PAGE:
Ontogenetic dental patterns in Pleistocene hyenas (Crocuta crocuta Erxleben, 1777) and their palaeobiological implications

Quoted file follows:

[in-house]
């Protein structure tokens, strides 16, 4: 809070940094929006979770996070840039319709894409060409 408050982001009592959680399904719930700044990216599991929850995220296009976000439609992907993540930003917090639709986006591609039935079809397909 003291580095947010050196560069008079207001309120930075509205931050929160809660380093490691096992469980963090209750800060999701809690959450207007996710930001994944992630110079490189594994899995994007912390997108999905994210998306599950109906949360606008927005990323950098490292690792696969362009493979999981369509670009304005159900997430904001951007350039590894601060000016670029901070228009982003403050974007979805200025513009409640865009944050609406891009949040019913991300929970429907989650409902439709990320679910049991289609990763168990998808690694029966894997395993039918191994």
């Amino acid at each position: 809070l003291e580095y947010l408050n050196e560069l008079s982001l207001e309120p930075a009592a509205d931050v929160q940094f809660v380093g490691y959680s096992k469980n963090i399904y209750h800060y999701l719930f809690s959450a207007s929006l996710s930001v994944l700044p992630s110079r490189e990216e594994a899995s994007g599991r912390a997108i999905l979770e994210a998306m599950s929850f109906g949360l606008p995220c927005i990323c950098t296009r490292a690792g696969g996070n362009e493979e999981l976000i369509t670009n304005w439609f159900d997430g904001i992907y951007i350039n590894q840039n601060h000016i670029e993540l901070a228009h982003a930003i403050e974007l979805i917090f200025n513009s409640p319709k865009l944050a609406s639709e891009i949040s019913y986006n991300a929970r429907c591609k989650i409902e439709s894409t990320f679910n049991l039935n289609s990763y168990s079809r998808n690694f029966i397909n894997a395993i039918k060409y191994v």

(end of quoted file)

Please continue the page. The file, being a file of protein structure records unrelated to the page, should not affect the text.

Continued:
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During the Pleistocene, humans and hyenas co‐occurred at sites, which included cavities and rock‐shelters, accumulating bone assemblages attributable to both the hominids and carnivores. Studies of these co‐occurrences have given rise to much debate about the relationships established, suggesting that an interpretation of the nature of the biological activities conducted could be useful for understanding predator behaviour and for reconstructing the palaeobiology of these sites. Dentition analysis is an effective technique, employed in zooarchaeological studies, to interpret the use of shared spaces. However, to date, tooth development studies aimed at determining the age of an archaeological assemblage are scarce. At Pleistocene sites, isolated hyena teeth are typically the most common elements. In Terrasses de la Riera dels Canyars (Gavà, Barcelona, NE Iberian Peninsula), a fluvial deposit dated at ̴39.6 ka cal Before the Present (BP) (Heinrich Stadial 4) with a sizeable record of large mammals and just a few lithic tools (Aurignacian), cranial and postcranial hyena bones are remarkably well‐preserved, exhibiting all their ontogenetic stages. Here, we conduct an analysis of dental ontogeny (employing X‐ray imaging techniques), wear and replacement, and propose four age categories for hyena juveniles and one category for subadults based on complete (or almost complete) mandibles and maxillae. By employing these five, more detailed, age clusters, the minimum number of individuals is found to increase. Application of the method to the site's isolated teeth confirms its validity. The hyena mortality pattern recorded at Canyars, together with descriptions of extant hyena behaviour, indicate that the site was used primarily as a communal den.
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